Senior Mag 2023: Seniors suffer from chronic tardiness 

June 6, 2023 — by Jonathan Si and Stephanie Sun
Could be fatal.

It’s 8:47 a.m. First period is already in session, but Afsoon Modiri continues hibernating as her alarm goes off like a siren. Eventually, Sleeping Beauty awakens from her deep slumber and trudges her way through her morning routine. When she finally pulls up to school, she heads straight to the attendance office. It is now 9 a.m. 

“Ms. Armes doesn’t even have to ask for my name anymore,” Afsoon said. “She asks me ‘Are you running late today?’ and I say yes and she hands me my slip with my information.”

It’s a natural process for students to fall into a habit of being tardy, sometimes especially during the end of senior year. After all, once people have gotten through most of three tumultuous years of high school and the stress of college applications, everyone’s ready to take it a little slower. But in some cases, it becomes a little too slow. 

For some seniors, tardiness is a new experience for them. Lily Zhang said that going into senior year, she couldn’t have predicted her declining attendance record. In second semester alone, she earned a solid 23 tardies. Afsoon also boasts an impressive 61 tardies from senior year. 

“I was never late first semester or last year pretty much at all,” Lily said. “And I was like, ‘I’m never getting a Treasure Toga. It can’t be that hard to be on time, right?’”

Combined with a consistently tardy carpool buddy and a diminishing ability to care about them, Lily found herself more often than not arriving to her first period well after the bell had rung. Although she lives only a short distance from the school, she has gotten into the habit of waking up later and later, sliding farther and farther down the slippery slope.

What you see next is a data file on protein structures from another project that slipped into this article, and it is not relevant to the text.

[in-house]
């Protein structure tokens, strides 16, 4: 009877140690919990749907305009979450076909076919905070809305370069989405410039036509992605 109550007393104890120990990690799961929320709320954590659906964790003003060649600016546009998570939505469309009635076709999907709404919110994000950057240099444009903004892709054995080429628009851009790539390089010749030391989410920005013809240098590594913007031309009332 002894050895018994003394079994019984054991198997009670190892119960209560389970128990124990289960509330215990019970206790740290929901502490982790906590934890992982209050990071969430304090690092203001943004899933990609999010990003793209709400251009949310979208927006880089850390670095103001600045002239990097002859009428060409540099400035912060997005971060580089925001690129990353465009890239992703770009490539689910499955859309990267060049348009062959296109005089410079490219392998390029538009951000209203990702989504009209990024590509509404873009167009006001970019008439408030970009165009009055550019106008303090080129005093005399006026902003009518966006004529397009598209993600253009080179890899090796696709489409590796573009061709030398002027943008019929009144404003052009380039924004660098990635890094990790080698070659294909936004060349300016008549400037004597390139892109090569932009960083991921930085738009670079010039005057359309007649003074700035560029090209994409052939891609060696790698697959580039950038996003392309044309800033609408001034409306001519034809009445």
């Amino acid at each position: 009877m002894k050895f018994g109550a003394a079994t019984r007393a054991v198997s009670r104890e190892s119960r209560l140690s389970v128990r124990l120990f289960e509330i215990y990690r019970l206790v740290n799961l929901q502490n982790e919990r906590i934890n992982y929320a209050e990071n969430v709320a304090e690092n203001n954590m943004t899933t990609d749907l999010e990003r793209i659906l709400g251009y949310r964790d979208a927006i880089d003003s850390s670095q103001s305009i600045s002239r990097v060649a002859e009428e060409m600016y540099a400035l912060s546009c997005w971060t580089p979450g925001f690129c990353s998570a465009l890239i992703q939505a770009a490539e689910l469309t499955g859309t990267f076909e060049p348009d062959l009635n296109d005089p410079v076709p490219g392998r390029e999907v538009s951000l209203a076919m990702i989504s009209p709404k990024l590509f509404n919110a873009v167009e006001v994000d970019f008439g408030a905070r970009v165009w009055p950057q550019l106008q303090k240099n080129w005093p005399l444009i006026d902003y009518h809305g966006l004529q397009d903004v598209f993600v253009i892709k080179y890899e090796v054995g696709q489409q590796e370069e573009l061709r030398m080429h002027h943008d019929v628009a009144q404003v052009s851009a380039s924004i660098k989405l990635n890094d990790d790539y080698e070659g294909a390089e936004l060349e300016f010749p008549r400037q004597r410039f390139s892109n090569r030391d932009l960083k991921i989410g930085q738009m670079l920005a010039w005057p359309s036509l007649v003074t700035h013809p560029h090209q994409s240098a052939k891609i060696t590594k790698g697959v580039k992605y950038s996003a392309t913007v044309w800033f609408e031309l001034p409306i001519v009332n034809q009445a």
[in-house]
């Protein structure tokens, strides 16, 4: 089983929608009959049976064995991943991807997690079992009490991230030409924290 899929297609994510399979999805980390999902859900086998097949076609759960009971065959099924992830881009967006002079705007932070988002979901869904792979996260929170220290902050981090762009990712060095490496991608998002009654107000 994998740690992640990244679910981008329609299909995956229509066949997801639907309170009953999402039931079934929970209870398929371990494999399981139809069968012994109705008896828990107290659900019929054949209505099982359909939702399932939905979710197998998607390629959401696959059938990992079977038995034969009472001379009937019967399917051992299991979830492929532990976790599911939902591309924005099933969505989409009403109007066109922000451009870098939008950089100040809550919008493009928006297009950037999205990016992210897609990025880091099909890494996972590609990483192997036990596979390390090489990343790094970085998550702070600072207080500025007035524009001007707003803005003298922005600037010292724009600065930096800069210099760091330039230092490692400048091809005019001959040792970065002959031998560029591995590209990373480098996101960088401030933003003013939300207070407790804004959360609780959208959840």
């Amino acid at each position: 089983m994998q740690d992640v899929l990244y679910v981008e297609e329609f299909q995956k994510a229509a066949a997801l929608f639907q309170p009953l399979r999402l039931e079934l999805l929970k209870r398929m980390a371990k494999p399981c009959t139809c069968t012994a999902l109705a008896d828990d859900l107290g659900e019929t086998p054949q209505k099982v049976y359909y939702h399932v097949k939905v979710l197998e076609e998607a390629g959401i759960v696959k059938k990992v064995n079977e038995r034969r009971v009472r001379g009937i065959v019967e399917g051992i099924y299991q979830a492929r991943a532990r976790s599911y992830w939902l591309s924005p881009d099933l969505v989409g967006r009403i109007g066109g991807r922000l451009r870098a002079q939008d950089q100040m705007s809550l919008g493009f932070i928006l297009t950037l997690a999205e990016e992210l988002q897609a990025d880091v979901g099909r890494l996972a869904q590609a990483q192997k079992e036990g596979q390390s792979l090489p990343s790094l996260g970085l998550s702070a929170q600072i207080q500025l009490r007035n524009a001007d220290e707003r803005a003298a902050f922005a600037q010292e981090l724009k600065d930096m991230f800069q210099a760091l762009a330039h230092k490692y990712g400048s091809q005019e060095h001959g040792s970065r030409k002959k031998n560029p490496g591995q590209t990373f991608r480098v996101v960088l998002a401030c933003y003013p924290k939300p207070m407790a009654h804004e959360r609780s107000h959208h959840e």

“I can’t remember the last time I was on time,” Lily said. “At this point, I’m always five or six minutes late, instead of one minute late. I figured it’s fine to come later because they’re gonna mark you off anyway.”

She attributed her developing tardiness to both her proximity to the school and the ease of driving. In previous years, Lily said she primarily walked to school and woke up and left her house much earlier to ensure she made it on time. 

“Because I live so close to the school, I’m like, ‘There’s no way I can be late,’ but there definitely is a way to be late,” Lily said.

Unfortunately, this growing habit has leaked into their personal lives: Afsoon said she also often arrived late to hangouts with her friends. Not being allowed to leave the house until her hair dries, coupled with the struggle of just waking up on time, Afsoon recalled missing out on various plans like morning hikes and brunches. Additionally (and ironically), Afsoon has occasionally arrived late to tardy remedying events like Treasure Toga and Saturday school.

“I thought it started at 8:30 and I was like ‘OK, that’s fine,’ so I got to the school at like 8:45,” she said. “And I found out when I got there that it started at 8.”

As they head off to college, both Afsoon and Lily hope they can improve their time management by managing their time better, walking to class and taking later classes in general. Both seniors said they appreciated the teachers that didn’t give them tardies throughout the year, but also acknowledged those who do. 

“Honestly, that’s fair. I did it to myself,” Afsoon said. “To my teachers that don’t give people tardies, I love you.”

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